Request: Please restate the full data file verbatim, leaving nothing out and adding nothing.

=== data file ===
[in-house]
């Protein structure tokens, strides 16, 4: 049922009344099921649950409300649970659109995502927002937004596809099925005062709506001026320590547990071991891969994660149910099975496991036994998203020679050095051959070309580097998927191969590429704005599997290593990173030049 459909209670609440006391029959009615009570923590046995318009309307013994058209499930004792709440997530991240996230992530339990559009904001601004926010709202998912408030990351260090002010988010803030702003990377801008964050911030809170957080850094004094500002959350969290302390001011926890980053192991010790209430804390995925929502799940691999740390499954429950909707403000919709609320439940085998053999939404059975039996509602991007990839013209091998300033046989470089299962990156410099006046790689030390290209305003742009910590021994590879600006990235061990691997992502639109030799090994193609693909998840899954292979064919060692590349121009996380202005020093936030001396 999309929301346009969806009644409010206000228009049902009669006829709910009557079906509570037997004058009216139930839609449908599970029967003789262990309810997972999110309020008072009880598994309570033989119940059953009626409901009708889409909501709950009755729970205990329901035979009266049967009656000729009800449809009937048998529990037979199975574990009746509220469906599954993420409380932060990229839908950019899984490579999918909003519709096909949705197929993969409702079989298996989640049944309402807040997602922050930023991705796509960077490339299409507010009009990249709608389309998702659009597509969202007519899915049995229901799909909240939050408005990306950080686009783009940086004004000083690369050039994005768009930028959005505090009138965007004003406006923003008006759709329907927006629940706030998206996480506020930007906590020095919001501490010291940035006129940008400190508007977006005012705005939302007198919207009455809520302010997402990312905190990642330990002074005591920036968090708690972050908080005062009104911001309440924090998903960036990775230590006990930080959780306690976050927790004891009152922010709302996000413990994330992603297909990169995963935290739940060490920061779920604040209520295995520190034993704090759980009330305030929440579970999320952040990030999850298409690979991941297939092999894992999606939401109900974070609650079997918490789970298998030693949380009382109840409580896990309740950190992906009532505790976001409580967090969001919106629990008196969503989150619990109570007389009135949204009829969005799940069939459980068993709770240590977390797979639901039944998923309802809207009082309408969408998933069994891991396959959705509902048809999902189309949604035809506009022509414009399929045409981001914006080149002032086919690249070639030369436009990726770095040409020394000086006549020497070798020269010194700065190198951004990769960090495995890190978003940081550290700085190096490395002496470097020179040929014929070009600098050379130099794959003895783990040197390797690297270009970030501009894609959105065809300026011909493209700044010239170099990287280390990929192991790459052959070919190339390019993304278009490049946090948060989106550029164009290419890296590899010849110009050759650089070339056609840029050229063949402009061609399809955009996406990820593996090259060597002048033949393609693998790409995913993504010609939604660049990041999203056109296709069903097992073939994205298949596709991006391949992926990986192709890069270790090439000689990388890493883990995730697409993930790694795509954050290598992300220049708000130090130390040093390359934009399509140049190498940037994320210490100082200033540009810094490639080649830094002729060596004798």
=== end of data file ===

[in-house]
């Protein structure tokens, strides 16, 4: 049922009344099921649950409300649970659109995502927002937004596809099925005062709506001026320590547990071991891969994660149910099975496991036994998203020679050095051959070309580097998927191969590429704005599997290593990173030049 459909209670609440006391029959009615009570923590046995318009309307013994058209499930004792709440997530991240996230992530339990559009904001601004926010709202998912408030990351260090002010988010803030702003990377801008964050911030809170957080850094004094500002959350969290302390001011926890980053192991010790209430804390995925929502799940691999740390499954429950909707403000919709609320439940085998053999939404059975039996509602991007990839013209091998300033046989470089299962990156410099006046790689030390290209305003742009910590021994590879600006990235061990691997992502639109030799090994193609693909998840899954292979064919060692590349121009996380202005020093936030001396 999309929301346009969806009644409010206000228009049902009669006829709910009557079906509570037997004058009216139930839609449908599970029967003789262990309810997972999110309020008072009880598994309570033989119940059953009626409901009708889409909501709950009755729970205990329901035979009266049967009656000729009800449809009937048998529990037979199975574990009746509220469906599954993420409380932060990229839908950019899984490579999918909003519709096909949705197929993969409702079989298996989640049944309402807040997602922050930023991705796509960077490339299409507010009009990249709608389309998702659009597509969202007519899915049995229901799909909240939050408005990306950080686009783009940086004004000083690369050039994005768009930028959005505090009138965007004003406006923003008006759709329907927006629940706030998206996480506020930007906590020095919001501490010291940035006129940008400190508007977006005012705005939302007198919207009455809520302010997402990312905190990642330990002074005591920036968090708690972050908080005062009104911001309440924090998903960036990775230590006990930080959780306690976050927790004891009152922010709302996000413990994330992603297909990169995963935290739940060490920061779920604040209520295995520190034993704090759980009330305030929440579970999320952040990030999850298409690979991941297939092999894992999606939401109900974070609650079997918490789970298998030693949380009382109840409580896990309740950190992906009532505790976001409580967090969001919106629990008196969503989150619990109570007389009135949204009829969005799940069939459980068993709770240590977390797979639901039944998923309802809207009082309408969408998933069994891991396959959705509902048809999902189309949604035809506009022509414009399929045409981001914006080149002032086919690249070639030369436009990726770095040409020394000086006549020497070798020269010194700065190198951004990769960090495995890190978003940081550290700085190096490395002496470097020179040929014929070009600098050379130099794959003895783990040197390797690297270009970030501009894609959105065809300026011909493209700044010239170099990287280390990929192991790459052959070919190339390019993304278009490049946090948060989106550029164009290419890296590899010849110009050759650089070339056609840029050229063949402009061609399809955009996406990820593996090259060597002048033949393609693998790409995913993504010609939604660049990041999203056109296709069903097992073939994205298949596709991006391949992926990986192709890069270790090439000689990388890493883990995730697409993930790694795509954050290598992300220049708000130090130390040093390359934009399509140049190498940037994320210490100082200033540009810094490639080649830094002729060596004798």